2018-07-18

New study: Port Mouton fish farming harming lobster fishery

by Scott Costen

  • <p>Scott Costen, photo</p><p>Fishing boats tied up in Port Mouton.</p>

Fish farming in Port Mouton Bay has significantly weakened the local lobster industry, according to a newly published 11-year study.

Market lobster hauls dropped an average of 42 per cent during periods when the aquaculture site was active. Catches of egg-bearing, or "berried" lobster, decreased by an average of 56 per cent.

The report, based on data collected from fishermen between 2007 and 2017, appears in the most recent edition of the Marine Ecology Progress Series. It found that, even during fallow periods at the fish farm, catch rates in Port Mouton remained significantly lower than the average for Lobster Fishing Area 33.

"It's not just by chance that we're seeing these differences," said marine biologist and lead author Inka Milewski during a July 10 presentation at Coastal Queens Place. Odour plumes and fecal waste produced by the fish farm have taken a measurable toll on the local lobster fishery, she said.

Milewski said odours contain cues used by lobster to locate food, detect predators, find mates and select habitats.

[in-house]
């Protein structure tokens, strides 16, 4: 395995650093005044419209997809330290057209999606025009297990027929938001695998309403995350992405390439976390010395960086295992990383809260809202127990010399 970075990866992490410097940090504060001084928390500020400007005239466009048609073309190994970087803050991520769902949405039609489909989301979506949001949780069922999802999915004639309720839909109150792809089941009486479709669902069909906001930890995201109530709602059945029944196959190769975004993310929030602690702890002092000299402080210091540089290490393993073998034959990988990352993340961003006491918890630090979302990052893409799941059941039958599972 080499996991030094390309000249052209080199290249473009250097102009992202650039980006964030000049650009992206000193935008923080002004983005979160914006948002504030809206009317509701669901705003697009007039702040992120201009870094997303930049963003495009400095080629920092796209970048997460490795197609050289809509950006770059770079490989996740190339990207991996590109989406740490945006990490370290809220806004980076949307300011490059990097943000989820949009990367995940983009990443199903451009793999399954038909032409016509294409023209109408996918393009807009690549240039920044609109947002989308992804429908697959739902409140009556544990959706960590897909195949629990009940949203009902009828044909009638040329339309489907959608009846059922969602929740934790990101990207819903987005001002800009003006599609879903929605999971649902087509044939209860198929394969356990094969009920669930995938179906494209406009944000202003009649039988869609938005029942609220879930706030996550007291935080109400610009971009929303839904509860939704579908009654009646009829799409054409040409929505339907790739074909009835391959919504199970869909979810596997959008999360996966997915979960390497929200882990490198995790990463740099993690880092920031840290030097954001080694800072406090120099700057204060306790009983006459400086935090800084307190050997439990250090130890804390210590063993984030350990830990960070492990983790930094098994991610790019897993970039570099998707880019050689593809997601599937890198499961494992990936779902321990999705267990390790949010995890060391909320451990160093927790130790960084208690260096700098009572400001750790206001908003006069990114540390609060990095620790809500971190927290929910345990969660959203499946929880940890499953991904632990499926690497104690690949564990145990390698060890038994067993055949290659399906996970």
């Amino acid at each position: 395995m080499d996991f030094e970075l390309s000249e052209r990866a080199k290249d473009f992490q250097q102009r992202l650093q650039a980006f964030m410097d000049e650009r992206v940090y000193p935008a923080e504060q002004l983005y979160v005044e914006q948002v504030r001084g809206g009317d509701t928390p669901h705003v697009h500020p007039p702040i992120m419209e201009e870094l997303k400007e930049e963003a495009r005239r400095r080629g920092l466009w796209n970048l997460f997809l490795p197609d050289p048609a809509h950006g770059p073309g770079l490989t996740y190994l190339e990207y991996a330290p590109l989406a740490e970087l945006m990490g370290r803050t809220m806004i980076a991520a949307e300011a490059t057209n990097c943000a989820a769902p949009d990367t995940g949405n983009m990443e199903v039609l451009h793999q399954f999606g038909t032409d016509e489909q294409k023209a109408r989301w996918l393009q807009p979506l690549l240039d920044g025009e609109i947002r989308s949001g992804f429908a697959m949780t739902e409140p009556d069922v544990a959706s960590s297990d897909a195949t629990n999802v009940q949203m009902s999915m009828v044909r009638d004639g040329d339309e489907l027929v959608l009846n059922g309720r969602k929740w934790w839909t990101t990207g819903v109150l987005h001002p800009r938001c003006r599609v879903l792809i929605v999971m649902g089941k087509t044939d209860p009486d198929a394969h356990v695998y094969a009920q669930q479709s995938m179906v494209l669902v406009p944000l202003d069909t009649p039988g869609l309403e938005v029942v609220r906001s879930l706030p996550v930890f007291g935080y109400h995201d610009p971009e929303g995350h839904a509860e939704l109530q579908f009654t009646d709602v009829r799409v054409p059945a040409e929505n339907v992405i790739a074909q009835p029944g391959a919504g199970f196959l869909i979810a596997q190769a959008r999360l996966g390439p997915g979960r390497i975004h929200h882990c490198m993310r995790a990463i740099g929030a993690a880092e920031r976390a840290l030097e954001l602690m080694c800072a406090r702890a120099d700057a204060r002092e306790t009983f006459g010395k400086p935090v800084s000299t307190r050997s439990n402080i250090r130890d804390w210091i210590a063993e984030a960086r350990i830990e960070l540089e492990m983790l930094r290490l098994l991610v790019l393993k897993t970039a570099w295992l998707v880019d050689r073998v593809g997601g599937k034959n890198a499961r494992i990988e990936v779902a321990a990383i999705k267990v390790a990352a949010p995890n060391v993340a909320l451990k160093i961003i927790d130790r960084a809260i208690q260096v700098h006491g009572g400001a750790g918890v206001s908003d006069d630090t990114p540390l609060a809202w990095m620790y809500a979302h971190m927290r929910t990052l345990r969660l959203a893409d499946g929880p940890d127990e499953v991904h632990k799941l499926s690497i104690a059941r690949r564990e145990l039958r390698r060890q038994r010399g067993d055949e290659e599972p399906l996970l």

"The low oxygen conditions and dissolved sulphides and ammonium that can be produced in large quantities as a result of the waste released from (penned) fish farms are known to have behavioural and toxic effects on lobsters," she said in a press release the following day.

Two stocked and two non-stocked periods were observed during the study. Up to 15 lobster boats and 30 fishermen participated in data collection each year. The study consistently showed a correlation between activity on the farm and the amount of lobster caught in the area. (Fisheries and Oceans Canada, which oversees the lobster industry, was asked for comment but did not respond by deadline.)

Ricky Broome, a Port Mouton lobster fisherman for 42 years, said the results of the study confirm what he's seen on the water. "We knew something wasn't right," he said. "Our bay used to be one of the best bays there was for lobster fishing, but we definitely saw a decline after the farm went in. It's been doing damage for sure."

Another local fisherman, Danny Roy, agreed the aquaculture site has caused lobster catches to shrink. In fact, he believes the fish farm has affected other local species as well. "We used to dive for scallops, but the more fish they put in there, the fewer scallops we'd get," he said. "We also used to dive for mussels and they went down, too."

The eight-hectare aquaculture site was established in 1995 and is licensed for both trout and salmon until March 2020. It is located close to Spectacle Island and not far from Carters Beach, one of Queens County's most popular tourist destinations.

Bruce Hancock, the province's director of aquaculture, said the findings of the Port Mouton study conflict with other available data. "We are a little bit surprised with the report because it's not consistent with what we've seen from other reports that have been done on this topic," he said. "We are very curious to see what experimental design was used, how they collected their data and what conclusions they were drawing from the data that they got."